ST. PAUL — The state of Minnesota is strong and on the verge of a comeback following a year of grappling with the COVID-19 pandemic, Gov. Tim Walz said Sunday, March 28, during his State of the State address.
During a live broadcast from his former social studies classroom in Mankato, the first-term DFL governor said the state was making strides to return to normalcy following COVID-19 but Minnesotans needed to remain diligent a little longer as variants of the illness continue to spread in Minnesota.
The governor touted the state's efforts to roll out COVID-19 vaccines, noting that 1.5 million had received a dose so far and 80% of Minnesota seniors and two-thirds of school and child care staff had gotten a shot. And he said sectors that had been shut down due to COVID-19 like schools, restaurants and other places of public amusement had moved closer to fully reopening.
"Brighter days are here, and even more are coming. We are winning the fight against COVID-19," he said. "Normalcy is on the horizon, and Minnesotans are eager to embrace the simple pleasures of life."
The comments came days after Walz announced that all Minnesotans 16 and older would become eligible for a COVID-19 vaccination starting Tuesday, though the wait to get one might take weeks. The governor noted that his speech had to be delayed a week after he went into a 10-day quarantine following a news conference where Walz was in a room with a staff member who later tested positive for COVID-19.
GOP leaders on Sunday said they too were hopeful about the state's path out of the pandemic and again issued calls to drop the state's peacetime emergency to combat COVID-19.
"The good news is that we have a lot of hope and Minnesotans should know that we are moving in the right direction. We have focused on the things we need to get done, and now we're asking the governor for clear guidance on when he will lift the emergency powers," Senate Majority Leader Paul Gazelka, R-East Gull Lake, said. "We think they should have been lifted long ago, but when will he do it?"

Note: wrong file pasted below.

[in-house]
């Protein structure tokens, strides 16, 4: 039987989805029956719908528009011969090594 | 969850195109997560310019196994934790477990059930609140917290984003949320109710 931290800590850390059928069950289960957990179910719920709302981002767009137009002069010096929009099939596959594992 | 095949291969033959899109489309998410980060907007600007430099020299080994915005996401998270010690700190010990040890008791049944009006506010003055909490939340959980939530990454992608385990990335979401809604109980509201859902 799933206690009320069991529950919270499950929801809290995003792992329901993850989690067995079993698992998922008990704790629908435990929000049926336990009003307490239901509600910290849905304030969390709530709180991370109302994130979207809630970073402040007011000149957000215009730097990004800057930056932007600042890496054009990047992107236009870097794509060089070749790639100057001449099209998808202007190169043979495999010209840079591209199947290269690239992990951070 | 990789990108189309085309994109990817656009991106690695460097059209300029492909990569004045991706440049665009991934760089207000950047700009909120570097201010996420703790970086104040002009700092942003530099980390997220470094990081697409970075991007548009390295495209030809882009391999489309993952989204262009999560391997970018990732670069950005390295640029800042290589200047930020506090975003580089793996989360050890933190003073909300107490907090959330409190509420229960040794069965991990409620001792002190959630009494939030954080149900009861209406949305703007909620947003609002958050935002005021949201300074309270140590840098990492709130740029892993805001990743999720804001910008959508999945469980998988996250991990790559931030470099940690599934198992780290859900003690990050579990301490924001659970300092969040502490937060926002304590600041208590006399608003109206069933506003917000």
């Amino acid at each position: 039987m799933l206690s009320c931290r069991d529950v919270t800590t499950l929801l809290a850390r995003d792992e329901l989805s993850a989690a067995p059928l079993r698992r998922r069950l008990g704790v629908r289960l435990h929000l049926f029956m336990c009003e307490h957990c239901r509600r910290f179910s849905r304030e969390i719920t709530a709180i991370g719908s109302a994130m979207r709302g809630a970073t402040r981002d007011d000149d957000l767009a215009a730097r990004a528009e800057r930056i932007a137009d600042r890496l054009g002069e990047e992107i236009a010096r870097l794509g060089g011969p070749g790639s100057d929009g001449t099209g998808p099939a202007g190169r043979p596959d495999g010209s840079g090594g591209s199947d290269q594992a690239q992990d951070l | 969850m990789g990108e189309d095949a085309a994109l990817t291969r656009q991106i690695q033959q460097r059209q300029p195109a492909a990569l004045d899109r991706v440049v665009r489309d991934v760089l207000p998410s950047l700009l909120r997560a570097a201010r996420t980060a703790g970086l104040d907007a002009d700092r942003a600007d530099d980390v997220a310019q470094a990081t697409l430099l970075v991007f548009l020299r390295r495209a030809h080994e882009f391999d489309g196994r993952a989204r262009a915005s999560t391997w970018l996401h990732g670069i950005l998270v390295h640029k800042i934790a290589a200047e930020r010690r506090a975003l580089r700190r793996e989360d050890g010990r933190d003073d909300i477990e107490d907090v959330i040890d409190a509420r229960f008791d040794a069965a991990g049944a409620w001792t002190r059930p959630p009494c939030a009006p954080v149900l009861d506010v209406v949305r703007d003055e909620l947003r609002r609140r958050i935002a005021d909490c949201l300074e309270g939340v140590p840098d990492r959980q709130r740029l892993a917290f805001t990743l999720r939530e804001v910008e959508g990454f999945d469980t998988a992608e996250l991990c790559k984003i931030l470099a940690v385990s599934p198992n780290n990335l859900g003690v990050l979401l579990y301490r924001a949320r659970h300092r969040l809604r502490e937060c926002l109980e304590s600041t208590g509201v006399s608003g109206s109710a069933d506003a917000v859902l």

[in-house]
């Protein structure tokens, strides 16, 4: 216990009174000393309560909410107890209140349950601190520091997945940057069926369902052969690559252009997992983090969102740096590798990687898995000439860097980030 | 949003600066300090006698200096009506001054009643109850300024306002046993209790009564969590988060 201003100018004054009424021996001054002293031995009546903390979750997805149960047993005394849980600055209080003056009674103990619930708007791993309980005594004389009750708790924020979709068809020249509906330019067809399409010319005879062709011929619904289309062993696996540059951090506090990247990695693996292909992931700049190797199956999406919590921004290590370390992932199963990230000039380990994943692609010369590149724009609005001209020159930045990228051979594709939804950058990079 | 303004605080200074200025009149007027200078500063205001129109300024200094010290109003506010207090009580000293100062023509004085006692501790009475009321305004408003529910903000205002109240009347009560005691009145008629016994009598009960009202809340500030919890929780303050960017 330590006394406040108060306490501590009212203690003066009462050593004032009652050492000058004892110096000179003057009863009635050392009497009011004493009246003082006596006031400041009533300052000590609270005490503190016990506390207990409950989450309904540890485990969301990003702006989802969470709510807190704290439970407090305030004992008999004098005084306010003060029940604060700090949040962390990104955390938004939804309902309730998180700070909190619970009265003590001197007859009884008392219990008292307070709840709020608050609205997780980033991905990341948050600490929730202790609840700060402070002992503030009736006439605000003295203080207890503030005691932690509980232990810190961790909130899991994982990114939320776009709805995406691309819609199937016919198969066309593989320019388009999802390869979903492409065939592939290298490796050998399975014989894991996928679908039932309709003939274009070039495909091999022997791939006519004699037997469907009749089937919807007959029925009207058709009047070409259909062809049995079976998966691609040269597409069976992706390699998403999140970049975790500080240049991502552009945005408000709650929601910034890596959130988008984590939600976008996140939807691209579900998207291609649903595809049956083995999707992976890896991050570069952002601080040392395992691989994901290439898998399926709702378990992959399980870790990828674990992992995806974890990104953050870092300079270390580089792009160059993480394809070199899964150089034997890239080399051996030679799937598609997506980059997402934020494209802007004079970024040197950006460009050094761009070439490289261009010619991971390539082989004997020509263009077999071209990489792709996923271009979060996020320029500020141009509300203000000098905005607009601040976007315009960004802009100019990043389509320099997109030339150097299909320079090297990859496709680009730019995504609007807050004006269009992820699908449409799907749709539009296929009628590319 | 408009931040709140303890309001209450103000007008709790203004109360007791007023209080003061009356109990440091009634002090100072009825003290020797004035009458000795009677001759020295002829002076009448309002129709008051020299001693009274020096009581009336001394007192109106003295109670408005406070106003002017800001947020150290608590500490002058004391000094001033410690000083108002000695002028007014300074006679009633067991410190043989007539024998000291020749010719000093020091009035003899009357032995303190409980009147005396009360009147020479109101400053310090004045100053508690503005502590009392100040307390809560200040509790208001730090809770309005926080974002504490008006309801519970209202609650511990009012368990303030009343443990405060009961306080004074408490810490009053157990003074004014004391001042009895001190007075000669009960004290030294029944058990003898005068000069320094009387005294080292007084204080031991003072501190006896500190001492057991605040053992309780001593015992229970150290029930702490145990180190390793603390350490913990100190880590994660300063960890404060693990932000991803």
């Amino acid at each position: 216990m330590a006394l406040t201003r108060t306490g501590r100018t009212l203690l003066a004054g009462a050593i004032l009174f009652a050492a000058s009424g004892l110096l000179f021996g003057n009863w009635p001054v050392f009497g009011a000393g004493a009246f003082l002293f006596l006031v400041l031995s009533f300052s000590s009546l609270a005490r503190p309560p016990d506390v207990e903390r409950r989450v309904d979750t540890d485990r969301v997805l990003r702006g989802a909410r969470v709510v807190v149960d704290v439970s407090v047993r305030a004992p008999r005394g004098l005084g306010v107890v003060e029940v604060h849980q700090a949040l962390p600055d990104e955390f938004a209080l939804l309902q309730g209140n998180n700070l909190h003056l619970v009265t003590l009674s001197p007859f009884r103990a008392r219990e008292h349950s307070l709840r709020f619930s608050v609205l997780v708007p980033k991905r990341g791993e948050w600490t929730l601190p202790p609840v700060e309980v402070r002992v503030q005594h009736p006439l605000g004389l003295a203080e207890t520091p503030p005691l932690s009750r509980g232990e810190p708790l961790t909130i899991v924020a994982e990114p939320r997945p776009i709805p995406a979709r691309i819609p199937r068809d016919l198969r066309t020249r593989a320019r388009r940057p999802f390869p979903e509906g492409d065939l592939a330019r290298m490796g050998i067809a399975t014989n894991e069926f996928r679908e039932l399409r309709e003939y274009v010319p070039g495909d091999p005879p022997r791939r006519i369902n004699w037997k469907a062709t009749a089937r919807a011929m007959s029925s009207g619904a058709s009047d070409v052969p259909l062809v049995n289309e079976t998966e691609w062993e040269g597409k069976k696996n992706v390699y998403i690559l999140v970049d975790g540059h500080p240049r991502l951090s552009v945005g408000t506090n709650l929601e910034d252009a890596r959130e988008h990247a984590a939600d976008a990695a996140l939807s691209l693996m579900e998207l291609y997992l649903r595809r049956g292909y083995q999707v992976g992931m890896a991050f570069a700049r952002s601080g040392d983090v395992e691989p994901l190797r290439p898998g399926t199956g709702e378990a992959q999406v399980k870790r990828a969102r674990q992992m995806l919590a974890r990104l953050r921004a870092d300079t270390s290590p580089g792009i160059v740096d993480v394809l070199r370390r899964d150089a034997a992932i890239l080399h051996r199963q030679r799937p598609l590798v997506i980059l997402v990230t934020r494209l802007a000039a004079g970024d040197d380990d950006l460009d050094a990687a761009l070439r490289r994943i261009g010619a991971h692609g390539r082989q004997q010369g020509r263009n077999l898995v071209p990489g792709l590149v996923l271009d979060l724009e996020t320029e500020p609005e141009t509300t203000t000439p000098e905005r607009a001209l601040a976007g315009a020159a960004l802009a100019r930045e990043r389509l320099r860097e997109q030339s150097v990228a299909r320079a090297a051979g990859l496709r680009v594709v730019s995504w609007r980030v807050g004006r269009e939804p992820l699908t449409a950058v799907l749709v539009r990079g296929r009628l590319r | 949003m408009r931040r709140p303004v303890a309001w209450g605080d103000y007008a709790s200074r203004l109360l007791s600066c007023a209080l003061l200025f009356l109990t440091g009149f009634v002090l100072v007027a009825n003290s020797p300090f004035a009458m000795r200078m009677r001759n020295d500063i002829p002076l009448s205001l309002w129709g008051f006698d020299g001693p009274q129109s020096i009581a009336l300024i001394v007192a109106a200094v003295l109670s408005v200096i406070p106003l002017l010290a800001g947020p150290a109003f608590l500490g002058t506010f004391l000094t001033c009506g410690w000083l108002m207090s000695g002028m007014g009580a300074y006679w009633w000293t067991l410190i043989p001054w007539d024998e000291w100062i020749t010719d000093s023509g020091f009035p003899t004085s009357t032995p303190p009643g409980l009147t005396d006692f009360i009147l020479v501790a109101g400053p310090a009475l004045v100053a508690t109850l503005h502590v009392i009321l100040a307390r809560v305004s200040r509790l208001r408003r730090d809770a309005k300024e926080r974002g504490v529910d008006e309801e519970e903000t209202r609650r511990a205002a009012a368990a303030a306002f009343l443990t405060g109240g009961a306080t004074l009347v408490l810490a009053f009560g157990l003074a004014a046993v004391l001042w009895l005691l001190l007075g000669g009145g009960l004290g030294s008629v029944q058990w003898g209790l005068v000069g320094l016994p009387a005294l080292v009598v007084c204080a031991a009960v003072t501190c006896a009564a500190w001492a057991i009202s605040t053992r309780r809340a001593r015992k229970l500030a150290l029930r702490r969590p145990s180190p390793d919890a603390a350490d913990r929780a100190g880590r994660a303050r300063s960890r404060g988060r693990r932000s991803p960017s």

Legislative efforts to end the state's peacetime emergency and, by extension, the governor's emergency powers, fell short on several occasions over the last year. And the courts have so far upheld the governor's authority to call the peacetime emergency and to enact policy without legislative approval.
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Walz and health officials said the administration's emergency orders helped prevent broader infections, hospitalizations and deaths from the illness. House Speaker Melissa Hortman, D-Brooklyn Park, on Sunday said the administration's work and "the work of Minnesotans to protect each other saved countless lives and put us in a position to quickly rebuild from COVID."
The governor thanked Minnesotans on Sunday for enduring the hardships of the pandemic and the state's efforts to curb it over the last year and credited them with making sacrifices that limited COVID-19 cases and deaths.
"In my State of the State speech last year, I said that Minnesota wouldn’t just survive this crisis, we would lead through it. And with championship-worthy grit, resilience, and teamwork, that’s exactly what we’ve done," Walz said.
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Walz also called for peaceful demonstrations in the Twin Cities ahead of the start of the trial of a former Minneapolis police officer and urged lawmakers to make broader changes to make Minnesota more equitable for people of color and those living in Greater Minnesota communities.
George Floyd's death under the knee of a Minneapolis police officer turned the international spotlight to the state, Walz said, and "our deep racial inequities were exposed for the world to see."
"As many Minnesotans welcome getting back to normal, we must acknowledge this and recognize that for too many getting back to normal isn’t good enough," he said. "Minnesota can and will emerge stronger from this crisis than ever before. The state of our state is strong, Minnesota. This is our goal-line stand."